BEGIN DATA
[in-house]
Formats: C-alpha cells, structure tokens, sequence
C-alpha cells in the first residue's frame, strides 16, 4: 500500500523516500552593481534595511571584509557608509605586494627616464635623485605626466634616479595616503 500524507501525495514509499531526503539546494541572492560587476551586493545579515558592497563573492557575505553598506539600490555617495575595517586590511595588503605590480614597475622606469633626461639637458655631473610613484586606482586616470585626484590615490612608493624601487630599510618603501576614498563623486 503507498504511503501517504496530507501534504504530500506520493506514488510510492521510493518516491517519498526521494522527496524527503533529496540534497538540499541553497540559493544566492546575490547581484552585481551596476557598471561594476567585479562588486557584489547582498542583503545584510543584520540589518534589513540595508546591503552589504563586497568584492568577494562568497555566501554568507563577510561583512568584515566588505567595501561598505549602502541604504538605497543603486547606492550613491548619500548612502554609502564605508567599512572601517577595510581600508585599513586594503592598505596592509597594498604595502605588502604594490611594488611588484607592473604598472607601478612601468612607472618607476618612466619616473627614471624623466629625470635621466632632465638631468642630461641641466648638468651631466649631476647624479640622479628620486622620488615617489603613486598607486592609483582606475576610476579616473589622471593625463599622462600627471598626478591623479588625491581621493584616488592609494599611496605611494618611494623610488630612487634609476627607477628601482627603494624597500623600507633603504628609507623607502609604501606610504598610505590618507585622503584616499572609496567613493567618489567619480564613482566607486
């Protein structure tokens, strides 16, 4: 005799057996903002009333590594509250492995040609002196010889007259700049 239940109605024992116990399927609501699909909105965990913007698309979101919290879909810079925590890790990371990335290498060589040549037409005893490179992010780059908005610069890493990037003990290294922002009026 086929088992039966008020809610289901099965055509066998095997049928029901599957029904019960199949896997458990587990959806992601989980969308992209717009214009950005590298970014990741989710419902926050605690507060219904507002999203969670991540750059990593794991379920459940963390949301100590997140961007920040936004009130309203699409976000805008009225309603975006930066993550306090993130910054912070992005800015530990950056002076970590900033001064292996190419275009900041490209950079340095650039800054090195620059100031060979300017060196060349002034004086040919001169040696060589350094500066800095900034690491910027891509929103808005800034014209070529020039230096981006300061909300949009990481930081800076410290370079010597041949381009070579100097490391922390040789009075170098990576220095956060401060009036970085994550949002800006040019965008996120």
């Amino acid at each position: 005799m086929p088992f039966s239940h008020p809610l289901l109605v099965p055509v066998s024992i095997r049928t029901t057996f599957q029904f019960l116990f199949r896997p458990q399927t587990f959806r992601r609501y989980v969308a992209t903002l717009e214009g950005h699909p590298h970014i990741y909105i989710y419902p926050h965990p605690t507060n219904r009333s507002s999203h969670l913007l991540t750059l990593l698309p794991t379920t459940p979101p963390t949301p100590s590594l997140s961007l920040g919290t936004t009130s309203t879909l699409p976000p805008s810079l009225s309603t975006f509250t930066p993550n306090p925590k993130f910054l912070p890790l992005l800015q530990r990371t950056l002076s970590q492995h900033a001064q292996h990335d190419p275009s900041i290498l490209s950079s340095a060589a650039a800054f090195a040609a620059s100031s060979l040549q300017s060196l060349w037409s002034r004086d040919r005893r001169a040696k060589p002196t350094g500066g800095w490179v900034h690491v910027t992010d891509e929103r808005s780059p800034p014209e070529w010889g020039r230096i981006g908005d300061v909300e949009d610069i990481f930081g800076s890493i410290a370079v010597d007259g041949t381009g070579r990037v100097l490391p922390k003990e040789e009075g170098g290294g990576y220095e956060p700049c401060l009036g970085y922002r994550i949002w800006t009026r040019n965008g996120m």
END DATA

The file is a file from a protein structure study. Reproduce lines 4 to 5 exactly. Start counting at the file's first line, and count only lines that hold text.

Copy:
């Protein structure tokens, strides 16, 4: 005799057996903002009333590594509250492995040609002196010889007259700049 239940109605024992116990399927609501699909909105965990913007698309979101919290879909810079925590890790990371990335290498060589040549037409005893490179992010780059908005610069890493990037003990290294922002009026 086929088992039966008020809610289901099965055509066998095997049928029901599957029904019960199949896997458990587990959806992601989980969308992209717009214009950005590298970014990741989710419902926050605690507060219904507002999203969670991540750059990593794991379920459940963390949301100590997140961007920040936004009130309203699409976000805008009225309603975006930066993550306090993130910054912070992005800015530990950056002076970590900033001064292996190419275009900041490209950079340095650039800054090195620059100031060979300017060196060349002034004086040919001169040696060589350094500066800095900034690491910027891509929103808005800034014209070529020039230096981006300061909300949009990481930081800076410290370079010597041949381009070579100097490391922390040789009075170098990576220095956060401060009036970085994550949002800006040019965008996120």
């Amino acid at each position: 005799m086929p088992f039966s239940h008020p809610l289901l109605v099965p055509v066998s024992i095997r049928t029901t057996f599957q029904f019960l116990f199949r896997p458990q399927t587990f959806r992601r609501y989980v969308a992209t903002l717009e214009g950005h699909p590298h970014i990741y909105i989710y419902p926050h965990p605690t507060n219904r009333s507002s999203h969670l913007l991540t750059l990593l698309p794991t379920t459940p979101p963390t949301p100590s590594l997140s961007l920040g919290t936004t009130s309203t879909l699409p976000p805008s810079l009225s309603t975006f509250t930066p993550n306090p925590k993130f910054l912070p890790l992005l800015q530990r990371t950056l002076s970590q492995h900033a001064q292996h990335d190419p275009s900041i290498l490209s950079s340095a060589a650039a800054f090195a040609a620059s100031s060979l040549q300017s060196l060349w037409s002034r004086d040919r005893r001169a040696k060589p002196t350094g500066g800095w490179v900034h690491v910027t992010d891509e929103r808005s780059p800034p014209e070529w010889g020039r230096i981006g908005d300061v909300e949009d610069i990481f930081g800076s890493i410290a370079v010597d007259g041949t381009g070579r990037v100097l490391p922390k003990e040789e009075g170098g290294g990576y220095e956060p700049c401060l009036g970085y922002r994550i949002w800006t009026r040019n965008g996120m």